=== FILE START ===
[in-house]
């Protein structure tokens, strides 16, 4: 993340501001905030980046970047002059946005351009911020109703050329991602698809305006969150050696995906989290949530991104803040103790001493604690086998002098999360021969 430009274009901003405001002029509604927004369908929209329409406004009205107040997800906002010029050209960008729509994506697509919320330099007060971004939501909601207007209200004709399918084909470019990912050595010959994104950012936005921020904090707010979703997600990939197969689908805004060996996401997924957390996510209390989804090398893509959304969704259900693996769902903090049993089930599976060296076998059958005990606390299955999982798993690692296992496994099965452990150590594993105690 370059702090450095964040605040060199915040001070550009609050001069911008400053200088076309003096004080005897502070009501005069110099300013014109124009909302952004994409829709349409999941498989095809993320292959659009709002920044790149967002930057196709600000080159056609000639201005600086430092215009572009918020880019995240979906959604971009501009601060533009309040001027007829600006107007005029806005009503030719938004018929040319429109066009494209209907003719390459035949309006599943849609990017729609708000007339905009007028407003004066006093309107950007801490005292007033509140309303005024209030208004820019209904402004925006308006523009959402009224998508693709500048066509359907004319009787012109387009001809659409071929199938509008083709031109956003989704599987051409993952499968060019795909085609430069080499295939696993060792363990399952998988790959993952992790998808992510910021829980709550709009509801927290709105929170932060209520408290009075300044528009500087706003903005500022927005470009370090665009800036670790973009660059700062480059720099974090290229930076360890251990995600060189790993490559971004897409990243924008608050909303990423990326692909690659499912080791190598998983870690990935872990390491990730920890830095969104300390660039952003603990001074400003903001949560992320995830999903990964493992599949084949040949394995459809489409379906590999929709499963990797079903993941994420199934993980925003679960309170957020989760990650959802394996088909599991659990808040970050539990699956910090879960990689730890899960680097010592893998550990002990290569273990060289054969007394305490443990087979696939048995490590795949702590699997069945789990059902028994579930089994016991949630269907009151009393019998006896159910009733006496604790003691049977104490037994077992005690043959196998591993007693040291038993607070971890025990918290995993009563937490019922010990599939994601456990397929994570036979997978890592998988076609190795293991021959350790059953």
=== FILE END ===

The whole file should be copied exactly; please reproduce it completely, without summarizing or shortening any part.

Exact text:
[in-house]
């Protein structure tokens, strides 16, 4: 993340501001905030980046970047002059946005351009911020109703050329991602698809305006969150050696995906989290949530991104803040103790001493604690086998002098999360021969 430009274009901003405001002029509604927004369908929209329409406004009205107040997800906002010029050209960008729509994506697509919320330099007060971004939501909601207007209200004709399918084909470019990912050595010959994104950012936005921020904090707010979703997600990939197969689908805004060996996401997924957390996510209390989804090398893509959304969704259900693996769902903090049993089930599976060296076998059958005990606390299955999982798993690692296992496994099965452990150590594993105690 370059702090450095964040605040060199915040001070550009609050001069911008400053200088076309003096004080005897502070009501005069110099300013014109124009909302952004994409829709349409999941498989095809993320292959659009709002920044790149967002930057196709600000080159056609000639201005600086430092215009572009918020880019995240979906959604971009501009601060533009309040001027007829600006107007005029806005009503030719938004018929040319429109066009494209209907003719390459035949309006599943849609990017729609708000007339905009007028407003004066006093309107950007801490005292007033509140309303005024209030208004820019209904402004925006308006523009959402009224998508693709500048066509359907004319009787012109387009001809659409071929199938509008083709031109956003989704599987051409993952499968060019795909085609430069080499295939696993060792363990399952998988790959993952992790998808992510910021829980709550709009509801927290709105929170932060209520408290009075300044528009500087706003903005500022927005470009370090665009800036670790973009660059700062480059720099974090290229930076360890251990995600060189790993490559971004897409990243924008608050909303990423990326692909690659499912080791190598998983870690990935872990390491990730920890830095969104300390660039952003603990001074400003903001949560992320995830999903990964493992599949084949040949394995459809489409379906590999929709499963990797079903993941994420199934993980925003679960309170957020989760990650959802394996088909599991659990808040970050539990699956910090879960990689730890899960680097010592893998550990002990290569273990060289054969007394305490443990087979696939048995490590795949702590699997069945789990059902028994579930089994016991949630269907009151009393019998006896159910009733006496604790003691049977104490037994077992005690043959196998591993007693040291038993607070971890025990918290995993009563937490019922010990599939994601456990397929994570036979997978890592998988076609190795293991021959350790059953």